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26 January 2016

The forgotten Cecil Parkinson

Lord Parkinson will be largely remembered for his affair. But his organisational contribution to the Conservative Party is his biggest legacy.

By Tim Bale

When most people who were around in the 1980s think of Cecil Parkinson, they will recall only one thing – his affair with Sara Keays and his subsequent resignation.  But he actually deserves to be remembered for far more than that.  Indeed, few Tories have contributed as much to their party’s success.

Cecil Parkinson was one of a number of ‘grammar school boys’ promoted by Margaret Thatcher.  He stood out from people like Norman Tebbit, Norman Fowler and Ken Clarke, however, because of his considerable (but entirely self-made) personal wealth and his silky-smooth people skills – all of which, along with the fact that he was very much on Margaret Thatcher’s ideological wavelength, made him perhaps the best Tory Party Chairman there has ever been.

When he first got the job in 1981, Parkinson wasn’t exactly a household name, even among Conservatives. He later rather disarmingly confessed that, although he knew Central Office (the Tories official Headquarters) was located in Westminster’s Smith Square, he was unsure as to exactly where it stood, while the people sent out to welcome him let him walk right past as he was looking for the building because, since he hadn’t been a senior minister, they didn’t know what he looked like.

The job of Chairman – at least back then – was a huge one.  In addition to overseeing Central Office, running campaigns, helping to raise money, and generally geeing up the troops, the Chairman was (or at least became under Parkinson) one of the most important public faces of the party – a figure called on by the media to explain and defend the government’s actions and standing, often where colleagues would and could not.  This put an increased premium on communication rather than executive, organisational skills. Parkinson was one of only a handful of Tory Chairman throughout the Party’s long history who genuinely possessed both in equal measure – one reason why, as well as being one of only three MPs apart from the PM to appear in the Party’s 1983 TV broadcasts, he was able to persuade Mrs Thatcher just before polling day that year not to go ahead with a million-pound, last-minute advertising splurge to win an election that he was confident was already won, and won easily.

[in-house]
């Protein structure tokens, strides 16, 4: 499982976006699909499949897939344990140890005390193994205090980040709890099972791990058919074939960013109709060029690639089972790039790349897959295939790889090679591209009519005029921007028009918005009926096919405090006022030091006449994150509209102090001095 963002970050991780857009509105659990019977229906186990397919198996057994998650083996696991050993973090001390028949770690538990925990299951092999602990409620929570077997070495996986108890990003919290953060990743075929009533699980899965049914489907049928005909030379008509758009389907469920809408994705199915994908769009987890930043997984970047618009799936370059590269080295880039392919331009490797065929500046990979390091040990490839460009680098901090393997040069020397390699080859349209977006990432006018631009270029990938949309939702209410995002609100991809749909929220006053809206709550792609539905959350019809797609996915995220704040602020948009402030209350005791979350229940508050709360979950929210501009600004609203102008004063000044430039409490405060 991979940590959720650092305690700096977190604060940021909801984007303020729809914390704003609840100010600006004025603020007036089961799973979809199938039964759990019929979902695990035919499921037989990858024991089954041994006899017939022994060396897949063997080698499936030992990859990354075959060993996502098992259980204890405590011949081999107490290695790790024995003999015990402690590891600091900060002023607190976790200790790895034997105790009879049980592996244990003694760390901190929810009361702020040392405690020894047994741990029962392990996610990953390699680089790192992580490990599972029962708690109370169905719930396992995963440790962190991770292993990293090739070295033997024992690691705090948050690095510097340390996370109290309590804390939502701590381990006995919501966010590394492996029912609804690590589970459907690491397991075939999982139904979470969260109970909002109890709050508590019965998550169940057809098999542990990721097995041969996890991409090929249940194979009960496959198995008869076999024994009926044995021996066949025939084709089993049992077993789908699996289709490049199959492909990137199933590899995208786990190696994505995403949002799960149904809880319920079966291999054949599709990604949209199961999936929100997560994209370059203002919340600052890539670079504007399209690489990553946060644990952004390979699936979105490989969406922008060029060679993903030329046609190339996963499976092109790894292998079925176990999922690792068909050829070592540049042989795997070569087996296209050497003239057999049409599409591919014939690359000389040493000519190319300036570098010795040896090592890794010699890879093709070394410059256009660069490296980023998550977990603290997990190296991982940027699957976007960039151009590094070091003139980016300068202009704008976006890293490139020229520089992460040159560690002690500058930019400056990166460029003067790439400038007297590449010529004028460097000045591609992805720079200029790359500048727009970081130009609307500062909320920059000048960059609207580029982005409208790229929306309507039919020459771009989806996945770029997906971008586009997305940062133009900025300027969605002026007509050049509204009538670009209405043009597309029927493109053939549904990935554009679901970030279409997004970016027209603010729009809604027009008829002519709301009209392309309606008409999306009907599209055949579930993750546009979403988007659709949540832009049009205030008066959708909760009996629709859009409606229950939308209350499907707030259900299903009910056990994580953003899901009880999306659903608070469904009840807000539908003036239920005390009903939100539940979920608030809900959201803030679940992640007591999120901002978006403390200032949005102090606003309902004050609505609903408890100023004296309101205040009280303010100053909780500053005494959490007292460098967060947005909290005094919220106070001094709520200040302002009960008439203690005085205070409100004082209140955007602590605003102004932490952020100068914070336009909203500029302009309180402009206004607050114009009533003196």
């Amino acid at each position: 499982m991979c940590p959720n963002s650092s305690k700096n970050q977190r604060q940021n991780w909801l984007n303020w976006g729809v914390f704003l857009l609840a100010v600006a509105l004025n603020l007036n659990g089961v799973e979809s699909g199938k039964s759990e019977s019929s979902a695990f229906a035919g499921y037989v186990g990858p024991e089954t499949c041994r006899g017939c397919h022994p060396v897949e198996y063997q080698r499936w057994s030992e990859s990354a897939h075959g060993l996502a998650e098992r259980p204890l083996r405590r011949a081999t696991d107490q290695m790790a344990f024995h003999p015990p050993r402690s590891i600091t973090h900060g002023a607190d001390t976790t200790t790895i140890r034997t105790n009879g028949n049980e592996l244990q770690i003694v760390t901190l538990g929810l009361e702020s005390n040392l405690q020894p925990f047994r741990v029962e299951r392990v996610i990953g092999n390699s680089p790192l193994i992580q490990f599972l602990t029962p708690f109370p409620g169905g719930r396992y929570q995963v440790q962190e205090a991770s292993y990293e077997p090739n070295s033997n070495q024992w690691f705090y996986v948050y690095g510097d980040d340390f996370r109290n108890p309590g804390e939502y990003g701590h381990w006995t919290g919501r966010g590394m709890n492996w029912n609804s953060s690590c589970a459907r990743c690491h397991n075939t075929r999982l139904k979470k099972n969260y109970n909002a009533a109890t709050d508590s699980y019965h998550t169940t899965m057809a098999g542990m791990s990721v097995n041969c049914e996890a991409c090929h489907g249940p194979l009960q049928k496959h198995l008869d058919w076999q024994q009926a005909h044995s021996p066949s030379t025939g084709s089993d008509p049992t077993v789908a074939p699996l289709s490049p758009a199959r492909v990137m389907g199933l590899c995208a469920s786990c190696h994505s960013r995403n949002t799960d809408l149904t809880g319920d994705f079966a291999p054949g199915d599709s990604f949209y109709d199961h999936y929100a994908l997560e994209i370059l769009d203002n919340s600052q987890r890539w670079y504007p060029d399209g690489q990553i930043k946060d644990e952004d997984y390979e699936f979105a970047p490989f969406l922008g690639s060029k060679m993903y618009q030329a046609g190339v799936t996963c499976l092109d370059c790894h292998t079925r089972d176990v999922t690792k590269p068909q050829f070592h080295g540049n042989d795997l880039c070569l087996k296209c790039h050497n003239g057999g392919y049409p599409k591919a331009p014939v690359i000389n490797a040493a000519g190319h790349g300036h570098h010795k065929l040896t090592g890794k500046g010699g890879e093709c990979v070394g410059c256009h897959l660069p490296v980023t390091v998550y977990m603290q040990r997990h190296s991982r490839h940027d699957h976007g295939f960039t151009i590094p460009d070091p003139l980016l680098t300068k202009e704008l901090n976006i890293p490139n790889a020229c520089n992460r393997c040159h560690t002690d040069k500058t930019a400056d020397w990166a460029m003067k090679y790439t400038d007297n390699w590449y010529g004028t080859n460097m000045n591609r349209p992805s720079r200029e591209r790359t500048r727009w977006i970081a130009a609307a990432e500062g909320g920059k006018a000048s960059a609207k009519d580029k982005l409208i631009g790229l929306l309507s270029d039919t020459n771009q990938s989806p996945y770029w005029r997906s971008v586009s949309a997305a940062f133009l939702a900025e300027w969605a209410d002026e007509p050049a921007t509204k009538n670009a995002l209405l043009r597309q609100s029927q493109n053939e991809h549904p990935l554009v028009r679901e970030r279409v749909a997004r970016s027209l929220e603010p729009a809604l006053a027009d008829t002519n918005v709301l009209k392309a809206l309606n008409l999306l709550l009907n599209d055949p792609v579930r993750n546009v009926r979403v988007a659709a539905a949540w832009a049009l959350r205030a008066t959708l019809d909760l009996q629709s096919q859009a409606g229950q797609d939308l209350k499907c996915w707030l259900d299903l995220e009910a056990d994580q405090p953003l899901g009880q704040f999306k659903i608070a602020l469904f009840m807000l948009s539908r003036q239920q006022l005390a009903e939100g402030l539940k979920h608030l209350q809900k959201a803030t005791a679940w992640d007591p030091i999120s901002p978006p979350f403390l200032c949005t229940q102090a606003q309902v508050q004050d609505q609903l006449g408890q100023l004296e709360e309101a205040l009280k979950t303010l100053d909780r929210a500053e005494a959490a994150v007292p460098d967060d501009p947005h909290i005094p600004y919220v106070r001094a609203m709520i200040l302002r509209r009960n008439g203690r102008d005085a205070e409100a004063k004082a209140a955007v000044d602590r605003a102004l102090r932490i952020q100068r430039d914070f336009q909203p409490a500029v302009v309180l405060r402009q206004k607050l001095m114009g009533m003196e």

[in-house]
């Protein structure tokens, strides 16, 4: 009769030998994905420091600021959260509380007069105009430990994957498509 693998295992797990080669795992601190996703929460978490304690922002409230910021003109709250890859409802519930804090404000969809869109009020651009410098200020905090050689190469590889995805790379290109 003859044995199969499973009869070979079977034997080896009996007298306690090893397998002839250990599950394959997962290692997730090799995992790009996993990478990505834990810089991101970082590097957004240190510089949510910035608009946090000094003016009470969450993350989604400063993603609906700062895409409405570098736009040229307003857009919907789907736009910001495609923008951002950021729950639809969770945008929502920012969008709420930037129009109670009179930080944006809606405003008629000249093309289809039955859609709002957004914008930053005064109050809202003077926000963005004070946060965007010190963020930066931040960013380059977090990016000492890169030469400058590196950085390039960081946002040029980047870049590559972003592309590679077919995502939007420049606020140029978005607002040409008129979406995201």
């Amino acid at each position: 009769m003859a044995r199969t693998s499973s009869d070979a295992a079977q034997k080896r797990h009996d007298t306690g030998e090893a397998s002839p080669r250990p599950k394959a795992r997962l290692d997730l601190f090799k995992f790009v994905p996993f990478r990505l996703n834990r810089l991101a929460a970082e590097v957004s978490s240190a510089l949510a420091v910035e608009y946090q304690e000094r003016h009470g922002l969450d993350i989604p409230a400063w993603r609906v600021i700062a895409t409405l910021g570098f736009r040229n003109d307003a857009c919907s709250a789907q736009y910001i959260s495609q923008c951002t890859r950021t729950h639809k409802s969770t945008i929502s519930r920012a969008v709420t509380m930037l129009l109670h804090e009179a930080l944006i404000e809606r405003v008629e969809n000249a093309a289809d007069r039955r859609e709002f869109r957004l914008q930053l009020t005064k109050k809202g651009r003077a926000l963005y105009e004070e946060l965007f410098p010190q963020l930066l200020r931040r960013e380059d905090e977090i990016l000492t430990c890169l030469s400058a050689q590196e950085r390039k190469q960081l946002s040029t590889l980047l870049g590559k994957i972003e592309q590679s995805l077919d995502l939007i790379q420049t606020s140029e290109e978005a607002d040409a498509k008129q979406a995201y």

Parkinson, who had a background in commerce and chartered accountancy, helped during his time as Chairman to corral Central Office staffers into properly planning and budgeting for the human and other resources needed to fight a general election – a move typical of the business acumen he brought to the job. He also halted the incipient decline in the party’s field operations – what would now be called its ground game. And, back at HQ, he was an early pioneer of IT in politics and also set up its first real Marketing Department. That said, getting constituency associations to fully share their sometimes considerable financial assets with the party in London proved beyond even Parkinson’s considerable talents.

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Those talents were later put to good use at the Departments of Energy and Transport – where, regardless of what one thinks of privatisation, he was an effective operator – although after the revelation of his affair with Sara Keays, it has to be said that it was never quite ‘glad confident morning’ again for one of Thatcher’s favourite sons.

Still, Parkinson enjoyed something of a swansong in the autumn of his political career. When William Hague became leader in 1997 and needed someone who could keep both grassroots and the grandees onside while he drove through crucial changes to the Party’s organisation, it was almost inevitable that he would turn to Cecil Parkinson – by that time very much a grandee himself.  Parkinson, who had by then been elevated to the Lords, possessed both the credibility and the emotional intelligence required to get buy-in to reforms that many Tories resented and might otherwise have resisted. Those reforms didn’t, of course, help the Conservatives return to the glory days of the eighties, but they at least gave the Party something to build on once it got itself a credible leader – David Cameron – in 2005.

Lord Parkinson, then, will doubtless be remembered most for the wrong reasons.  But he deserves to be remembered, at least by Conservatives, as one of most loyal and talented servants of a party whose history – and election-winning success – stretches back over two hundred long years.

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